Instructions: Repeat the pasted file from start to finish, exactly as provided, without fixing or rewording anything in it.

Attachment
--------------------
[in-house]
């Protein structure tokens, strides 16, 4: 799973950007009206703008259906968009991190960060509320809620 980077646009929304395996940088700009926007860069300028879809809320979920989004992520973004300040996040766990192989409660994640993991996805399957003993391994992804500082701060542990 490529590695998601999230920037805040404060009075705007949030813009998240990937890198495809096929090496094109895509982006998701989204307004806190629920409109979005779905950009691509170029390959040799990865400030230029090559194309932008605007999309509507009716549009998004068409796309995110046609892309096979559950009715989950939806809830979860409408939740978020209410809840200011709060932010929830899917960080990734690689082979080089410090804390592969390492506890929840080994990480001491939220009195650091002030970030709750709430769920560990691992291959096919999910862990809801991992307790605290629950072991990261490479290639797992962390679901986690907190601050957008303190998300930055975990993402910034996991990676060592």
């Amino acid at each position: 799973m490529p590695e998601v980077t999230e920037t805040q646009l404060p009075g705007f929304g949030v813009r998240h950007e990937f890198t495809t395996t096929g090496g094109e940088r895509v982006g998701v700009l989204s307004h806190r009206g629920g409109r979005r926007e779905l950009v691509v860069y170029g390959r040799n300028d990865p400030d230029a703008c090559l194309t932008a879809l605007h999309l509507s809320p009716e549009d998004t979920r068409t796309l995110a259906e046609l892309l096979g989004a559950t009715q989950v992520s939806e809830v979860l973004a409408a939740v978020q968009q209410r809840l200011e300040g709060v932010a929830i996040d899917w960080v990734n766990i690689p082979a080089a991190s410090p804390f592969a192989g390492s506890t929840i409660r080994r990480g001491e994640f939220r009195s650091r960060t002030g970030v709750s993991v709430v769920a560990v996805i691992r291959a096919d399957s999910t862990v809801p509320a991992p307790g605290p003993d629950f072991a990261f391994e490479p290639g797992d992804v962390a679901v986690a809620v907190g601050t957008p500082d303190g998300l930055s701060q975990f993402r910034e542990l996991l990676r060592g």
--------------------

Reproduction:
[in-house]
């Protein structure tokens, strides 16, 4: 799973950007009206703008259906968009991190960060509320809620 980077646009929304395996940088700009926007860069300028879809809320979920989004992520973004300040996040766990192989409660994640993991996805399957003993391994992804500082701060542990 490529590695998601999230920037805040404060009075705007949030813009998240990937890198495809096929090496094109895509982006998701989204307004806190629920409109979005779905950009691509170029390959040799990865400030230029090559194309932008605007999309509507009716549009998004068409796309995110046609892309096979559950009715989950939806809830979860409408939740978020209410809840200011709060932010929830899917960080990734690689082979080089410090804390592969390492506890929840080994990480001491939220009195650091002030970030709750709430769920560990691992291959096919999910862990809801991992307790605290629950072991990261490479290639797992962390679901986690907190601050957008303190998300930055975990993402910034996991990676060592």
């Amino acid at each position: 799973m490529p590695e998601v980077t999230e920037t805040q646009l404060p009075g705007f929304g949030v813009r998240h950007e990937f890198t495809t395996t096929g090496g094109e940088r895509v982006g998701v700009l989204s307004h806190r009206g629920g409109r979005r926007e779905l950009v691509v860069y170029g390959r040799n300028d990865p400030d230029a703008c090559l194309t932008a879809l605007h999309l509507s809320p009716e549009d998004t979920r068409t796309l995110a259906e046609l892309l096979g989004a559950t009715q989950v992520s939806e809830v979860l973004a409408a939740v978020q968009q209410r809840l200011e300040g709060v932010a929830i996040d899917w960080v990734n766990i690689p082979a080089a991190s410090p804390f592969a192989g390492s506890t929840i409660r080994r990480g001491e994640f939220r009195s650091r960060t002030g970030v709750s993991v709430v769920a560990v996805i691992r291959a096919d399957s999910t862990v809801p509320a991992p307790g605290p003993d629950f072991a990261f391994e490479p290639g797992d992804v962390a679901v986690a809620v907190g601050t957008p500082d303190g998300l930055s701060q975990f993402r910034e542990l996991l990676r060592g």